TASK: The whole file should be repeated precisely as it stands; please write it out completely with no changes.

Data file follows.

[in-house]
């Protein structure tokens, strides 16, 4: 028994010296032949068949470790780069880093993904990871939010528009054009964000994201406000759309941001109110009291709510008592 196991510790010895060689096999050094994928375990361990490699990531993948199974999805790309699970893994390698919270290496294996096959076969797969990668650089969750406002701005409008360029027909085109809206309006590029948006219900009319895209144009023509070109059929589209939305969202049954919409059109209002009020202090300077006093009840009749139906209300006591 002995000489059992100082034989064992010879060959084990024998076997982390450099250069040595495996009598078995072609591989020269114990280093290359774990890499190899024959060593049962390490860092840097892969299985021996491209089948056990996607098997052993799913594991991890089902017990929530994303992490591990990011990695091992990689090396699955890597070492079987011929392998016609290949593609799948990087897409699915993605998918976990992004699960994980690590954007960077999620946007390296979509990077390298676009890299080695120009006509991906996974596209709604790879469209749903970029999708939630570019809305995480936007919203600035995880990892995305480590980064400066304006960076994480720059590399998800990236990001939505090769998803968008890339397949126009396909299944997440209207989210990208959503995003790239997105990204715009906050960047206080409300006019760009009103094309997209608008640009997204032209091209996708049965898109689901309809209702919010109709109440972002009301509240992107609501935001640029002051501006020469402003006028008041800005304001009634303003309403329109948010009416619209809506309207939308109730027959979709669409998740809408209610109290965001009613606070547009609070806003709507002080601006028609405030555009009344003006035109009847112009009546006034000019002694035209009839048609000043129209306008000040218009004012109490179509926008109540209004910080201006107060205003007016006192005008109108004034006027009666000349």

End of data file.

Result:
[in-house]
């Protein structure tokens, strides 16, 4: 028994010296032949068949470790780069880093993904990871939010528009054009964000994201406000759309941001109110009291709510008592 196991510790010895060689096999050094994928375990361990490699990531993948199974999805790309699970893994390698919270290496294996096959076969797969990668650089969750406002701005409008360029027909085109809206309006590029948006219900009319895209144009023509070109059929589209939305969202049954919409059109209002009020202090300077006093009840009749139906209300006591 002995000489059992100082034989064992010879060959084990024998076997982390450099250069040595495996009598078995072609591989020269114990280093290359774990890499190899024959060593049962390490860092840097892969299985021996491209089948056990996607098997052993799913594991991890089902017990929530994303992490591990990011990695091992990689090396699955890597070492079987011929392998016609290949593609799948990087897409699915993605998918976990992004699960994980690590954007960077999620946007390296979509990077390298676009890299080695120009006509991906996974596209709604790879469209749903970029999708939630570019809305995480936007919203600035995880990892995305480590980064400066304006960076994480720059590399998800990236990001939505090769998803968008890339397949126009396909299944997440209207989210990208959503995003790239997105990204715009906050960047206080409300006019760009009103094309997209608008640009997204032209091209996708049965898109689901309809209702919010109709109440972002009301509240992107609501935001640029002051501006020469402003006028008041800005304001009634303003309403329109948010009416619209809506309207939308109730027959979709669409998740809408209610109290965001009613606070547009609070806003709507002080601006028609405030555009009344003006035109009847112009009546006034000019002694035209009839048609000043129209306008000040218009004012109490179509926008109540209004910080201006107060205003007016006192005008109108004034006027009666000349």